Once again the often-ridiculed turkey has lost a popularity contest.

A statewide survey conducted for the Department of Inland Fisheries and Wildlife has found that the nearly 2,200 respondents viewed the size of Maine’s wild turkey population least favorably among the state’s big-game animals, which also include deer, moose and bear.

Although a majority of those who took the survey want the state’s wild turkey population – estimated at 60,000 to 70,000 statewide – to stay at current levels, turkeys were the only one of the four big-game animals for which the respondents who favored a decrease significantly outnumbered those who wanted an increase. Nearly a third would rather see fewer turkeys, and only about 10 percent favor an increase.

The data collected in the survey will be used in conjunction with 10 meetings across the state seeking input from the public on desired population levels for Maine’s big-game species. The sessions begin Wednesday in Portland and Presque Isle with informational meetings on the state’s bear population.

“At what point are turkeys too much of a good thing?” said Nate Webb, IFW’s special project manager. “The people who are saying they want more turkeys – it’s only to a certain point. They like seeing them, but once they start to have negative consequences, that causes them to say, ‘That’s enough.’

“The message is pretty clear. We’re hoping the public meetings shed some light on this.”

In the past, the IFW used only focus groups to gather input on species management. This time, the department paid $129,000 to conduct the statewide survey, run an online forum and hold public meetings as well as focus groups. The survey of Mainers – 933 members of the general public, 956 hunters and 304 landowners with more than 25 acres – was conducted in January and February by Responsive Management of Harrisonburg, Virginia.

Wild turkeys are native to Maine, but they vanished by the late 1800s as their forest habitat was cleared for farmland, particularly in York and Cumberland counties. The state attempted to reintroduce the bird in 1942, an effort that intensified during the 1970s and 1980s. Today, they are in such abundance that Maine has spring and fall hunting seasons for wild turkeys.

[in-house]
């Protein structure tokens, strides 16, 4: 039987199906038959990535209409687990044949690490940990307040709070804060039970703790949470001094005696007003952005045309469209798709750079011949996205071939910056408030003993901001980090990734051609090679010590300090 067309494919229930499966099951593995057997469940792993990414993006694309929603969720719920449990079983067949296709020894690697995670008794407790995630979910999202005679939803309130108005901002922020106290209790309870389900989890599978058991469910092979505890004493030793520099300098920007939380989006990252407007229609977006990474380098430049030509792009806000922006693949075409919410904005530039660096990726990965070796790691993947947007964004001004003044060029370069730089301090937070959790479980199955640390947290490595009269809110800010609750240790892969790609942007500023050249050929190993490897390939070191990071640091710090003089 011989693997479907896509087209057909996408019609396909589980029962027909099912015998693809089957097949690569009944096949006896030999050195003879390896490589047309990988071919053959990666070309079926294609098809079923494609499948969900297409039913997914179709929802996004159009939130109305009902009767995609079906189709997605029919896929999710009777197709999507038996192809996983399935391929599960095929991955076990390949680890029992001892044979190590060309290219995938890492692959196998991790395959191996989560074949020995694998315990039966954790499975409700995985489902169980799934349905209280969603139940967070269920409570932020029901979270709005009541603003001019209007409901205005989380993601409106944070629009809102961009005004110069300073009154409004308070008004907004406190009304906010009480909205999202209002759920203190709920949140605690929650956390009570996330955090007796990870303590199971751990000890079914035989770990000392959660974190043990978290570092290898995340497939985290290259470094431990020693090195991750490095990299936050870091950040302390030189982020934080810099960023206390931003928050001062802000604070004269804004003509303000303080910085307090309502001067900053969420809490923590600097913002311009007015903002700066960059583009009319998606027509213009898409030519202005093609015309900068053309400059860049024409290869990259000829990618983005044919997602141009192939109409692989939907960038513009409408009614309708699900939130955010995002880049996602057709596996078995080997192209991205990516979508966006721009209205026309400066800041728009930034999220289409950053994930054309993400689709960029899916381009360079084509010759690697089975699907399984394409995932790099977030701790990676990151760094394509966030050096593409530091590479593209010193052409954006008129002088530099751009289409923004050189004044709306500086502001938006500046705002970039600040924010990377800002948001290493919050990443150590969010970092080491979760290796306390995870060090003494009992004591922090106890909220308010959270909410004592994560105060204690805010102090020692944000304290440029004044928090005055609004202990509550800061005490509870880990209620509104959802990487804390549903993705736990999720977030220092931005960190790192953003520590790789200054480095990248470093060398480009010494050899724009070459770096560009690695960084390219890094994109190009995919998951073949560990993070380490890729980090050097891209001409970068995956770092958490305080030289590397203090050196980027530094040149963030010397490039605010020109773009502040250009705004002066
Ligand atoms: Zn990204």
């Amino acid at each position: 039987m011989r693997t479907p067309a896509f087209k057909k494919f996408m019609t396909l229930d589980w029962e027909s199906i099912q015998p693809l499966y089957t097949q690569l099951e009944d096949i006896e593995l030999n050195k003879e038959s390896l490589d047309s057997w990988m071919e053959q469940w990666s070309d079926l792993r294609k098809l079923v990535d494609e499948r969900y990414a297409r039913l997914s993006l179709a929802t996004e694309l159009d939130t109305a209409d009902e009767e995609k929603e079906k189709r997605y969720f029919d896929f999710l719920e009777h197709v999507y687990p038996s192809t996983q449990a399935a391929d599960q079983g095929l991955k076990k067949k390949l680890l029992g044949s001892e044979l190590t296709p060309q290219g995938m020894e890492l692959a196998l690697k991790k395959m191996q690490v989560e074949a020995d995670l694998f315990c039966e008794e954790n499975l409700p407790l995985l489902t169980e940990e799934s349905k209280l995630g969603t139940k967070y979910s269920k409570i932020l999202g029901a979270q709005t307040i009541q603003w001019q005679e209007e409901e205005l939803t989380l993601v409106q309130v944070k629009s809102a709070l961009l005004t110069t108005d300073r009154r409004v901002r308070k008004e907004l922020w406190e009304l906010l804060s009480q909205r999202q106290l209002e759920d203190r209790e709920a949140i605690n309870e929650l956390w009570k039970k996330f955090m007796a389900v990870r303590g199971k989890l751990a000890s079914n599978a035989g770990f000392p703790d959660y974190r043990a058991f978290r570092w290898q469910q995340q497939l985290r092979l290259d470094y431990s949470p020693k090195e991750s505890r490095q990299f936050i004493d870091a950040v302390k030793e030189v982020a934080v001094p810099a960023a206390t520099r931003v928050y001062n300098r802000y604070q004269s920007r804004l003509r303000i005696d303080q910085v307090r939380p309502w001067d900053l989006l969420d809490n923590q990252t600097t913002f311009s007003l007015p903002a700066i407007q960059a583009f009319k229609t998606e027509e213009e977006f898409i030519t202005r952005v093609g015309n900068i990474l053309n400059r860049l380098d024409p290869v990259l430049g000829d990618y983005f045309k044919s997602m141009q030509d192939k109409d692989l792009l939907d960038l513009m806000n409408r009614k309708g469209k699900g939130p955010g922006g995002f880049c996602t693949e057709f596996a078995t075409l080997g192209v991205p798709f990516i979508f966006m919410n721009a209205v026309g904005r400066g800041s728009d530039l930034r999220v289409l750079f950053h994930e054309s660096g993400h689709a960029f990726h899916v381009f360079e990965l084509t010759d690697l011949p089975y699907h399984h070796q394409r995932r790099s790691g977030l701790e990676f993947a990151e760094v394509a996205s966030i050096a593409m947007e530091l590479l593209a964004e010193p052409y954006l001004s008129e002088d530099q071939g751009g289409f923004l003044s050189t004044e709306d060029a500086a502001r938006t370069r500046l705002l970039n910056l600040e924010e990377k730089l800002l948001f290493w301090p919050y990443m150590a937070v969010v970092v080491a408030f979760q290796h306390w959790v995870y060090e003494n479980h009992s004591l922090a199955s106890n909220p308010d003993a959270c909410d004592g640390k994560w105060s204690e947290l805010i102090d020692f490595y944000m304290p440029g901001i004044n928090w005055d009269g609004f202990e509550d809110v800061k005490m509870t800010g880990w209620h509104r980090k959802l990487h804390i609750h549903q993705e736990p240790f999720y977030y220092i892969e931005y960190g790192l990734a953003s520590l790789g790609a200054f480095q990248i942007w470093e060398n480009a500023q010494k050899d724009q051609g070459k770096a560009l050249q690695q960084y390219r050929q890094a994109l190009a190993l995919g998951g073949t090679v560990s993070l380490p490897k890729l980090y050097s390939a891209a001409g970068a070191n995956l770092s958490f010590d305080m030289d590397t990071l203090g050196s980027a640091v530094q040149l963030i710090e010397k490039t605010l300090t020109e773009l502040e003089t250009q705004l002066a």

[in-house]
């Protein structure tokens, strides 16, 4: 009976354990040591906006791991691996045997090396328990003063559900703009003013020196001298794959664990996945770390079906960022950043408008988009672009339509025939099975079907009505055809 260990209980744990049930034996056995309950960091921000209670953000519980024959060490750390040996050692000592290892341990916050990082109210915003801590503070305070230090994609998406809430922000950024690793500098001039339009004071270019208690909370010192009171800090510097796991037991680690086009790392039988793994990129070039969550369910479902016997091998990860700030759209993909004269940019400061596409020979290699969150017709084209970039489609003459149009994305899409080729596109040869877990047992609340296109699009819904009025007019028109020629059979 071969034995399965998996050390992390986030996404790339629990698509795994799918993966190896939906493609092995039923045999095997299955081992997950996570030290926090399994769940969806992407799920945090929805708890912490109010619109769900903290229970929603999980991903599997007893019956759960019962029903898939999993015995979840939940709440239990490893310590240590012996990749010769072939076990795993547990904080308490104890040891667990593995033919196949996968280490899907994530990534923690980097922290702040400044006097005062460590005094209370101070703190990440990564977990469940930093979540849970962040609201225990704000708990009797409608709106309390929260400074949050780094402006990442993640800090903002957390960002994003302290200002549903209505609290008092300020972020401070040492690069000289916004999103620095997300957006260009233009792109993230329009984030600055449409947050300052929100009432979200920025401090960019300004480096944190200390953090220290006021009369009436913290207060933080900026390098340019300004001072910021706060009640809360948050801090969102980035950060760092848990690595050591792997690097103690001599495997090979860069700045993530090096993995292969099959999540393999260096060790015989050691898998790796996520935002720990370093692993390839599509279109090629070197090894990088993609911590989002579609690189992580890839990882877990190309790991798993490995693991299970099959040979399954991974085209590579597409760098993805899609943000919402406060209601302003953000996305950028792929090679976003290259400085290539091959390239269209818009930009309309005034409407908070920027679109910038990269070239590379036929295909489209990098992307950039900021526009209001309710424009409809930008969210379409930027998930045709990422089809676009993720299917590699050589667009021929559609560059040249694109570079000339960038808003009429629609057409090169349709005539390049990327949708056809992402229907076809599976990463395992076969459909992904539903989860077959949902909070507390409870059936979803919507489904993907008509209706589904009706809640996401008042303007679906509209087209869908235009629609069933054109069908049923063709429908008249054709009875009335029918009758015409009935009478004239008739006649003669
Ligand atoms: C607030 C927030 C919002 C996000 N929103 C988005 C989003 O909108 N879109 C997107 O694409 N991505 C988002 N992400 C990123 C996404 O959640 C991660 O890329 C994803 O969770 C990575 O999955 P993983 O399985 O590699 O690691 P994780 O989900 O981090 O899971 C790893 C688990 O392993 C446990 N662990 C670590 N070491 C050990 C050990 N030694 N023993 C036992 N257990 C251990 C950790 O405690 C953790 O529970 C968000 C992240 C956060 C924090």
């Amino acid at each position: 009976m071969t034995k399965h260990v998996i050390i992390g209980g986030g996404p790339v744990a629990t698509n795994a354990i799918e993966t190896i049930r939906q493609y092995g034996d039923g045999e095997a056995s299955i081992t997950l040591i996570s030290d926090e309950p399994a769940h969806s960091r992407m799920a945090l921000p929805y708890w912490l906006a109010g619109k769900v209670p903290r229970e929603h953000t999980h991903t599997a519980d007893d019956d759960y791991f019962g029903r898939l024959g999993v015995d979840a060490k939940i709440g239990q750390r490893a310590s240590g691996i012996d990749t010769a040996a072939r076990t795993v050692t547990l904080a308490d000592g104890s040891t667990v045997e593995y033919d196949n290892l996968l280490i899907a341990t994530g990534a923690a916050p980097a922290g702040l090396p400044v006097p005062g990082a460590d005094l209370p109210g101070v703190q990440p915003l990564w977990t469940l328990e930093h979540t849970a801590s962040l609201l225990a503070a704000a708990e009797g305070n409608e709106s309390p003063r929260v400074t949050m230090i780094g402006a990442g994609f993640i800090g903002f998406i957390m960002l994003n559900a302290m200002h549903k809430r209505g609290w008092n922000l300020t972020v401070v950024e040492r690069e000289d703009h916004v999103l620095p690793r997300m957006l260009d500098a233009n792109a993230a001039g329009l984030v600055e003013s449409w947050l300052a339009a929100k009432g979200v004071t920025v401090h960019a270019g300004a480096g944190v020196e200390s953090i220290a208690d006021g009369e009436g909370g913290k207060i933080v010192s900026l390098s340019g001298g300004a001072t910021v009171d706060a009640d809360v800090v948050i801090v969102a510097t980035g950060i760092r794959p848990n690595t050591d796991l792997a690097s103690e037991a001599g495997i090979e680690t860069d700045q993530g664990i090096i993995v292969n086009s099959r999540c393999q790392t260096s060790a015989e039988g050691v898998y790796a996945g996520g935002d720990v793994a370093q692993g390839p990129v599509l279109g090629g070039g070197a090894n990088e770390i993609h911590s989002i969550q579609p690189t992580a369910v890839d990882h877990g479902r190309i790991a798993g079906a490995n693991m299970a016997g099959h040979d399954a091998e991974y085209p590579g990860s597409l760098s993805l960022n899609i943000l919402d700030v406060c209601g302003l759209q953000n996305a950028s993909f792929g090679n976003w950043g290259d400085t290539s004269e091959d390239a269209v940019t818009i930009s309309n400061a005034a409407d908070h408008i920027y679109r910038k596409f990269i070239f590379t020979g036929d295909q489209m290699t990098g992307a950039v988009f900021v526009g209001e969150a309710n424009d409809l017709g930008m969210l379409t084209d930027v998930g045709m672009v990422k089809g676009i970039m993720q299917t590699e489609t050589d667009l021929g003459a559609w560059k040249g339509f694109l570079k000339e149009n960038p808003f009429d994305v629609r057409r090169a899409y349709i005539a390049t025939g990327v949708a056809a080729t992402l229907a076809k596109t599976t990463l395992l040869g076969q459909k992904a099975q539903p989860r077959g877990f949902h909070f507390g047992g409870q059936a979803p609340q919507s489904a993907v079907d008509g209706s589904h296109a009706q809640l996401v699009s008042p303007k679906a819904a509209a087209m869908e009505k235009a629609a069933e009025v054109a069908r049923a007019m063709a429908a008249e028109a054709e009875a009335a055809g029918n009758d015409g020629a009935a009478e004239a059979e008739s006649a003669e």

THE FARMERS’ PERSPECTIVES

Melvin Williams, who runs Beech Hill Farm in Waldoboro, says turkeys are a nuisance.

“I think the state made a mistake when they brought the birds in,” said Williams, who used to operate a dairy farm but now sells hay and raises cattle. “… I don’t have a big problem now that my cows are gone, but other people do. They get into the grain and make a mess, and the cows don’t like to eat the grain when there is manure in it.”

Williams said wild turkeys are so abundant that he sees as many as four to five each month who have been struck by cars along the road where he lives.

Blueberry farmer Basil Staples, a fifth-generation farmer at Staples Homestead Farm in Stockton Springs, doesn’t have a problem with turkeys. But he feels badly for the other farms where they cause crop damage.

The state uses data from a wild game survey to supplement public meetings to set management goals. Turkeys didn't do well on the most-recent survey.

The state uses data from a wild game survey to supplement public meetings to set management goals. Turkeys didn’t do well on the most recent survey.

“Turkeys don’t seem to love blueberries,” said Staples, 80. “… So, I’m probably a little different. I know other farmers have a lot of food the turkeys like to eat.”

Hunter Julie Johnston of Stacyville wants to see more turkeys. A member of the Maine chapter of the National Wild Turkey Federation, Johnston said she has to drive 90 minutes south to Bangor to find turkeys to hunt.

“I guess now I’ll go to these public meetings and see what is going on. Up here, we don’t have a lot of turkeys. I’d like to see more. We like to hunt them,” Johnston said.

In areas of the state where turkeys have become abundant, nearly 90 percent of those surveyed support an increased bag limit for hunters, and more than 75 percent support extending the fall hunt.

Even among those who favor an increase in the turkey population, the majority would oppose such an increase if more residents would have to manage turkeys on their own land, if the likelihood of damage to vegetable gardens or crops would be greater, or if there would be an increase in predators to wild turkeys.

The Maine Audubon Society called Maine’s reintroduction of wild turkeys one of the state’s greatest wildlife success stories.

“Wild turkeys are a native species and are filling a natural niche, so Maine Audubon does not believe there is anything wrong naturally with their increasing population,” Audubon spokeswoman Michelle Smith said in an emailed statement Tuesday night.

‘WE DON’T SET THE GOALS’

IFW gathers public input every 15 years to help shape its goals for wildlife management. Those goals came into play in February, when the department proposed cutting 2016 moose-hunting permits by 24 percent, largely because moose sightings in northern Maine were lower than what the public called for under the 2001 management plan.

“It’s our job to manage the species to meet the public goals, but we don’t set the goals,” said Maine Wildlife Division Director Judy Camuso.

However, residents do not have exclusive say over the size of wildlife populations.

“What the public wants is a very important part of making wildlife management decisions. But we need to make sure the public understands why we make some decisions about management. We have basic ecological principals that we have to abide by,” Webb said.

Public comment for the wildlife management plans will be gathered through the end of April. IFW will offer its proposed management plans to the public this fall, Webb said.